New research has found four out of five men, and even more women, have wished they had not acted on impulse after a one night stand.
But their reasons are very different, the study found, with men often wanting to avoid future contact with a sexual partner and women most likely to believe they had moved too fast.
Participants from Brazil, the US, Canada, and Norway – all under 30 – were asked if they had suffered from any negative emotions in the early stages of a relationship.
The international study is the first to show both sexes feel strong negative postcoital emotions.
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‘There’s nothing new about some people having negative feelings after sex,’ said co-author Leif Edward Ottesen Kennair, Professor of psychology at the Norwegian University of Science and Technology.
‘But why? How can something that starts out good result in such negative emotions?
‘The sexual act itself can reinforce the ties between the parties if the right hormones are triggered.
‘But for the partner who gains the most from moving on to other potential short-term partners, it more often triggers a feeling of distance instead.’
He added men on average wanted to leave to a greater degree than be intimate after sex.
‘Women gain from having quality rather than quantity,’ he said.
‘They want the man to stay to a greater extent. This preference applies on a group level, and obviously not to everyone.
‘In Norway, sex for the sake of sex is more accepted here.
‘We can speculate that this is due to a greater level of sexual equality and sexual liberation.’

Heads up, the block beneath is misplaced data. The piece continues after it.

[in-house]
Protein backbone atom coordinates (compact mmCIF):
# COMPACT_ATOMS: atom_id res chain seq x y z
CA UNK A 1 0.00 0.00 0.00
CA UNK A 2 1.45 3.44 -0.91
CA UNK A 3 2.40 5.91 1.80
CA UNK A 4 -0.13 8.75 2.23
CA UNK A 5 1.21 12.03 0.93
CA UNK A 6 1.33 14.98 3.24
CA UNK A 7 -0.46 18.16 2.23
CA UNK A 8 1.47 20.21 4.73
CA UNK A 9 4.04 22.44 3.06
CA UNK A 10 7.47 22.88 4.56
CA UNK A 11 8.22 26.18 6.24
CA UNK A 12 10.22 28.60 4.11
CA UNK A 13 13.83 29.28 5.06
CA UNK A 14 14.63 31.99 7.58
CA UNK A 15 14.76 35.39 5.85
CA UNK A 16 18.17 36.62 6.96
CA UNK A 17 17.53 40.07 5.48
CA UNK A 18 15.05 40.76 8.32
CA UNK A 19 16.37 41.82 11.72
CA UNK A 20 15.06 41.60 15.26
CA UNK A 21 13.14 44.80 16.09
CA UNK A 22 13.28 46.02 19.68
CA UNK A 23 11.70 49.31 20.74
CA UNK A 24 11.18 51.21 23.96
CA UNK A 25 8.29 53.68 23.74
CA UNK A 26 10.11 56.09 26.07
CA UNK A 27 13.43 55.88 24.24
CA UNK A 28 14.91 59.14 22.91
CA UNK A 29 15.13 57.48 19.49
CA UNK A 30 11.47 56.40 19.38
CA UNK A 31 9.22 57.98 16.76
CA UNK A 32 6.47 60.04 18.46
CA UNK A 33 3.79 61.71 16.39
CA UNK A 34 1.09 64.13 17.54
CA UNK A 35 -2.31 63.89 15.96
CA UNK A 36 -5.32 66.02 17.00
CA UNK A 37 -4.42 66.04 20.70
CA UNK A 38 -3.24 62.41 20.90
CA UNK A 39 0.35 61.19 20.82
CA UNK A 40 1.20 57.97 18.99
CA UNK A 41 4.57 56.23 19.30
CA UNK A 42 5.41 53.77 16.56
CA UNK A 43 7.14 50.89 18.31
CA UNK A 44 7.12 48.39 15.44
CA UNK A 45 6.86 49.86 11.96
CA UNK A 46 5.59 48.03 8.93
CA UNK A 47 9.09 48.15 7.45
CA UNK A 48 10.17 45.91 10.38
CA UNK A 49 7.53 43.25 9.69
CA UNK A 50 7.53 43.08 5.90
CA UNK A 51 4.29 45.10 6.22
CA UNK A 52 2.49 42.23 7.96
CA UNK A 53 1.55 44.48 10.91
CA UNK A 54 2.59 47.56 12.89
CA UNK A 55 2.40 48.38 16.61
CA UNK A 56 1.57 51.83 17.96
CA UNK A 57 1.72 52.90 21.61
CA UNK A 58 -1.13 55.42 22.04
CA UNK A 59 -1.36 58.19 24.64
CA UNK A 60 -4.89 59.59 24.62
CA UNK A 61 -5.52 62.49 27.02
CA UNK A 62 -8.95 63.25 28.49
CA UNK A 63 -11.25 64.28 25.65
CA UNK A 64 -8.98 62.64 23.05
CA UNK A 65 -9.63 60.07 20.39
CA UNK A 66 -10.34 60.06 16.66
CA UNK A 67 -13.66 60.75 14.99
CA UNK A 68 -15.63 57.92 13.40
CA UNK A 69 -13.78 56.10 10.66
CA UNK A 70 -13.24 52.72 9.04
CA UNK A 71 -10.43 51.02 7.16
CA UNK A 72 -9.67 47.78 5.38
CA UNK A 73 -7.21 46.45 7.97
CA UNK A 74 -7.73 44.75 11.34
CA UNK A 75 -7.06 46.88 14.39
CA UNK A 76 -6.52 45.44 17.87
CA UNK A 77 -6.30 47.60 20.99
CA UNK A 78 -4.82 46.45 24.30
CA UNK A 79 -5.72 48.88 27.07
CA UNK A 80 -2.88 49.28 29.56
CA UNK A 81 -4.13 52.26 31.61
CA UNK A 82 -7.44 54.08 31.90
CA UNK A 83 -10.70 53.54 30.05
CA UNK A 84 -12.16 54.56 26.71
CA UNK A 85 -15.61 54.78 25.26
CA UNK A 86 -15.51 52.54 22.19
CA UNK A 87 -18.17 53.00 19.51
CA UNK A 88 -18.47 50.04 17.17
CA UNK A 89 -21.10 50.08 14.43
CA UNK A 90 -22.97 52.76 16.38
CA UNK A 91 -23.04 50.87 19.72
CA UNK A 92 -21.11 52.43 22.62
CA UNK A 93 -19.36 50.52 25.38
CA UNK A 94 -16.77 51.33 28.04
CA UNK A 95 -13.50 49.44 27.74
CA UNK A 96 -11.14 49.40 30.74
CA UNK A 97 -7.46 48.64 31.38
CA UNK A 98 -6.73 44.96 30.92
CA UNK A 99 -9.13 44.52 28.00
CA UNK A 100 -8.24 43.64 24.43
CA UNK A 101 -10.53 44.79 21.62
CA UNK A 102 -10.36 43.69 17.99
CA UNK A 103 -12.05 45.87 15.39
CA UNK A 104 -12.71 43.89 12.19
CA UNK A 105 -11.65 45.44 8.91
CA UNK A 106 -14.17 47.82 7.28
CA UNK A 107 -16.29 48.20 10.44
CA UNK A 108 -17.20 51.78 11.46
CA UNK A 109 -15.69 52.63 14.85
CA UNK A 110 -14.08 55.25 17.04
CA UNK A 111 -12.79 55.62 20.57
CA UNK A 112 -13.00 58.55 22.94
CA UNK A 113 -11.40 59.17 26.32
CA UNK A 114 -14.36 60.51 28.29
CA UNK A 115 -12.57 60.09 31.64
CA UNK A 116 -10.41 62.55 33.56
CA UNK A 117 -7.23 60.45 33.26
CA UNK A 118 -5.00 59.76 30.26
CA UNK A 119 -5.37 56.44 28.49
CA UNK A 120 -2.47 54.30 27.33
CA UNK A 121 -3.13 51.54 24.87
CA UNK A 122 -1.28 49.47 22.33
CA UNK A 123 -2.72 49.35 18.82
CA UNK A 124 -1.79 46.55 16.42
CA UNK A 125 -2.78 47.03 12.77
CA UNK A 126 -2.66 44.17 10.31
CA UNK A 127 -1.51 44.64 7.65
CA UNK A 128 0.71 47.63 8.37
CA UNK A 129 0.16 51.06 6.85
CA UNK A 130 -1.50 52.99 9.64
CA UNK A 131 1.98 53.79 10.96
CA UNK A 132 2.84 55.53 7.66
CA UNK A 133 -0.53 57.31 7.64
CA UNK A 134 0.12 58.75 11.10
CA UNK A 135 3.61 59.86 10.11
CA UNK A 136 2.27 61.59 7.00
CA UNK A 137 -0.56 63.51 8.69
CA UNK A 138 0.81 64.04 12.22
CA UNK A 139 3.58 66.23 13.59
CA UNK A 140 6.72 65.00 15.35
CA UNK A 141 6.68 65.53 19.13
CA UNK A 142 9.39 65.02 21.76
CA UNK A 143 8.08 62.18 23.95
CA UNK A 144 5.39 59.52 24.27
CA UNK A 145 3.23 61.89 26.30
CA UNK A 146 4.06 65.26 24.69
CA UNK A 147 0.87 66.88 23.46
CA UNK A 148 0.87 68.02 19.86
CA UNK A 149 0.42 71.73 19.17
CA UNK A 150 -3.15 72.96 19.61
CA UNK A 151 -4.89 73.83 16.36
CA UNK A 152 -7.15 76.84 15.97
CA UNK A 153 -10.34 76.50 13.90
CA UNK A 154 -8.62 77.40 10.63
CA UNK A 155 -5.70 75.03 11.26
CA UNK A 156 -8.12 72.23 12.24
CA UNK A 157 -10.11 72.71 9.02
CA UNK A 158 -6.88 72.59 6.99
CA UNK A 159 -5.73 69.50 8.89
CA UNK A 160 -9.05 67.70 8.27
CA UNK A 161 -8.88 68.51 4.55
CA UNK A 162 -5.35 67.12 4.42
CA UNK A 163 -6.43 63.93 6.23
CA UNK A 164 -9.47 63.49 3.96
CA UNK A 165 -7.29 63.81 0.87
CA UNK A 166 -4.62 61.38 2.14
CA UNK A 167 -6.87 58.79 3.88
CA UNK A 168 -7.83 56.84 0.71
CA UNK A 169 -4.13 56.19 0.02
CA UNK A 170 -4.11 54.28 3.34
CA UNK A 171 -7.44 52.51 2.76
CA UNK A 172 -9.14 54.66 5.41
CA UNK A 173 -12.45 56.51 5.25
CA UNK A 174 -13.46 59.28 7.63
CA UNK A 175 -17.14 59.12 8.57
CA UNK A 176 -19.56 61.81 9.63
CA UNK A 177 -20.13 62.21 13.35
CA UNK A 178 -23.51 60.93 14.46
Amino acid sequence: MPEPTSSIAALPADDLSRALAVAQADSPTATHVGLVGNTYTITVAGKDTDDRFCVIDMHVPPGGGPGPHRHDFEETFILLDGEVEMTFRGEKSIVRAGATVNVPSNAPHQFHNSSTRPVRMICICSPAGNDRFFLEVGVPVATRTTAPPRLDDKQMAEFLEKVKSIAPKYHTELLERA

Participants from Brazil, the US, Canada, and Norway – all under 30 – were asked if they had suffered from any or all 23 negative emotions in the early stages of a relationship, including need to be comforted, a feeling of worthlessness, tearfulness feeling rejected, shame, guilt, pity, and frustration.
They found the feelings occurred universally even if sex happened after a long courtship.
The percentage of men who have already experienced one or more negative emotions at least once was between 79 per cent and 84 per cent.
The frequency was between 86 per cent and 89 per cent among women – much higher than previous estimates.
Professor Kennair added: ‘To our knowledge, this is the first study to date investigating prevalence of negative postcoital emotions in men.’
The authors, writing in the journal Evolutionary Behavioral Sciences concluded: ‘That suggests that sex differences in negative postcoital emotions are in line with the main differences in sexual strategies between the sexes.’
Evolutionary psychologists argue that men have developed an ability to distance themselves from the objects of their affection in order to move on if they are not suitable as a long-term partner.
For women however there is a stronger desire to form a nurturing relationship, it is claimed.
By TOBY MCDONALD